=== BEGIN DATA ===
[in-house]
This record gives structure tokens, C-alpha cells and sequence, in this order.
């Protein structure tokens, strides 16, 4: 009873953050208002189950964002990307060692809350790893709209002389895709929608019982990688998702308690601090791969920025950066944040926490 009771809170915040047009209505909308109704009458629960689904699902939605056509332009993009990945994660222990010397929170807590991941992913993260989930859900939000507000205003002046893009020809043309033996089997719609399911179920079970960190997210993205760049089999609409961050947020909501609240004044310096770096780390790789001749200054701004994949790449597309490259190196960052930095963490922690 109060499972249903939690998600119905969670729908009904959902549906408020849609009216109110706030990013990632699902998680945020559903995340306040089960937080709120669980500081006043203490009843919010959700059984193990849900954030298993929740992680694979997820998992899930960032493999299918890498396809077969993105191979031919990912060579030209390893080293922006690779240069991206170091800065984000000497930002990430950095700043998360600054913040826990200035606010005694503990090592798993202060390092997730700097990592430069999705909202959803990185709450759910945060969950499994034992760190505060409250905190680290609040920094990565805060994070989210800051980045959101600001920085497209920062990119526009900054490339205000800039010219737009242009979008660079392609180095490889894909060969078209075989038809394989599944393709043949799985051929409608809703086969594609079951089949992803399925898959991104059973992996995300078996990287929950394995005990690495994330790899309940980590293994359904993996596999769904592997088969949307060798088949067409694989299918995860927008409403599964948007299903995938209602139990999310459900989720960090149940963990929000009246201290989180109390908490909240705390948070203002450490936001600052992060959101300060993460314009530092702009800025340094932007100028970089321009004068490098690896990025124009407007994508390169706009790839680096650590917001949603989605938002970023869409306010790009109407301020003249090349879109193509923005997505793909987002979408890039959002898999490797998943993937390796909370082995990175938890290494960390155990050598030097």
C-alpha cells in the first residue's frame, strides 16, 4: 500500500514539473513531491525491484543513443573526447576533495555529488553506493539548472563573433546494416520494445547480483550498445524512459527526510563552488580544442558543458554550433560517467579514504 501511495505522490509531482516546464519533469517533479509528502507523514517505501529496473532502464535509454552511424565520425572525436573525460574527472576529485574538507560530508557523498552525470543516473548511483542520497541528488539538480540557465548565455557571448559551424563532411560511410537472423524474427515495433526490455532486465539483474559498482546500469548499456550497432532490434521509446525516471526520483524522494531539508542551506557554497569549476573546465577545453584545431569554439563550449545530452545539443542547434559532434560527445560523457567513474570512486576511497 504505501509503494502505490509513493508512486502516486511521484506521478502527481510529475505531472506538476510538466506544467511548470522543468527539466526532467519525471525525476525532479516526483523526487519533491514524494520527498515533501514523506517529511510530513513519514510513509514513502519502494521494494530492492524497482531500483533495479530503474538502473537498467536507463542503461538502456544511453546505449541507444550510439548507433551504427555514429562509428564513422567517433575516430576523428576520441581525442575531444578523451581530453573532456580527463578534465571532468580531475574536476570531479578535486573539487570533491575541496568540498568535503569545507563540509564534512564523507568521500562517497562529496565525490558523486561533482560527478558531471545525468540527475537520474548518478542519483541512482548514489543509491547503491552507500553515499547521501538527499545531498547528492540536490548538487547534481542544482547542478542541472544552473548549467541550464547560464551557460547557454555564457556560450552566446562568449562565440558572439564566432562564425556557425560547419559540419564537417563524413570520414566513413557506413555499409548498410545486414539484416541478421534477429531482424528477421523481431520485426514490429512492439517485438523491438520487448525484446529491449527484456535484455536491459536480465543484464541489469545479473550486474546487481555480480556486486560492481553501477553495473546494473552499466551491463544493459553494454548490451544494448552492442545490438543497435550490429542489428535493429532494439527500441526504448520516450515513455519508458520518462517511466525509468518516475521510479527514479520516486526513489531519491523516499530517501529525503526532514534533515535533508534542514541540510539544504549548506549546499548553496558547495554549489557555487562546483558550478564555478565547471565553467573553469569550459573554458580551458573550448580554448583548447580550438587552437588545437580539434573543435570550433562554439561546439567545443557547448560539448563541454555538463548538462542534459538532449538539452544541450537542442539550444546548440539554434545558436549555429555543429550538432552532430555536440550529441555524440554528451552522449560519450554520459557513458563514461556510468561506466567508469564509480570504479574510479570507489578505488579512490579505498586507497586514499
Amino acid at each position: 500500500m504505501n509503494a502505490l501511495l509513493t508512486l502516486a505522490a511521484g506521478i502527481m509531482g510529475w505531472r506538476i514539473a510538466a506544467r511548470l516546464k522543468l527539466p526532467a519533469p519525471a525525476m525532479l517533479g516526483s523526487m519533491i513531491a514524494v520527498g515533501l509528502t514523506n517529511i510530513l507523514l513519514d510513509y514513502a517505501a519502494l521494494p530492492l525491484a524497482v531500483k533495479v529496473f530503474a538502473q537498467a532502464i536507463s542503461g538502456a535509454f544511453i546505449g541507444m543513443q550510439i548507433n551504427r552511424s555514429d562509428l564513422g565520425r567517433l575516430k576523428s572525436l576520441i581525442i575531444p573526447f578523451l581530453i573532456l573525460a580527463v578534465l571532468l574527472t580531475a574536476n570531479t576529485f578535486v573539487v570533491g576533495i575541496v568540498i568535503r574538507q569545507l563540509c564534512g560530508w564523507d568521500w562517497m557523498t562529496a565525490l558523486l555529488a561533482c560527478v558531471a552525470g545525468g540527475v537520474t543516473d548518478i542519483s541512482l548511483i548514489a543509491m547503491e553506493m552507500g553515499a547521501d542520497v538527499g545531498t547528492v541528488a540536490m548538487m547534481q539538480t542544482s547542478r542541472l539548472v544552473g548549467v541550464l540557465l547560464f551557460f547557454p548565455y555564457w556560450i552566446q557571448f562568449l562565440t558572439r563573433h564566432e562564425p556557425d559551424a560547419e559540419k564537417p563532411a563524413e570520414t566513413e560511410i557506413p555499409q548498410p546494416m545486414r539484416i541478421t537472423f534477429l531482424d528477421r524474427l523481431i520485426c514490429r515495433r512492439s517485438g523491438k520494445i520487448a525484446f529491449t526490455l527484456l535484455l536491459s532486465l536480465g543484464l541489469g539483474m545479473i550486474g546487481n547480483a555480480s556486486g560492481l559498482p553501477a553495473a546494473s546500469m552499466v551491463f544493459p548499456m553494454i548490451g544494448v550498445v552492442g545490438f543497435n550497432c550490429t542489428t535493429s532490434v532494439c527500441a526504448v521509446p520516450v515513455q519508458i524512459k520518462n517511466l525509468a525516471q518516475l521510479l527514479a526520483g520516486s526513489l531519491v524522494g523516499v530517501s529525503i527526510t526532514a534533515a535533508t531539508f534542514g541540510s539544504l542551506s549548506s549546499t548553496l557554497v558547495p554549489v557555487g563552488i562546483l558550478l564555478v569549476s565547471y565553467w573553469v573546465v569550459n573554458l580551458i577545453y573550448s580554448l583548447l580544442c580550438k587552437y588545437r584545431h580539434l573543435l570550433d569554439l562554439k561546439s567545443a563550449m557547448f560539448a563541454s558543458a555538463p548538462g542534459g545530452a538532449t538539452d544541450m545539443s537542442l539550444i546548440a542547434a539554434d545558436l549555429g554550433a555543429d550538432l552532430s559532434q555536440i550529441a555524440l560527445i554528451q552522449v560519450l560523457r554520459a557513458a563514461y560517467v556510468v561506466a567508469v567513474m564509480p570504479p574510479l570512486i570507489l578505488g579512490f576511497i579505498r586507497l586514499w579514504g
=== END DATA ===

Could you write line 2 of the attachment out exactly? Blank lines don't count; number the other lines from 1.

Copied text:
This record gives structure tokens, C-alpha cells and sequence, in this order.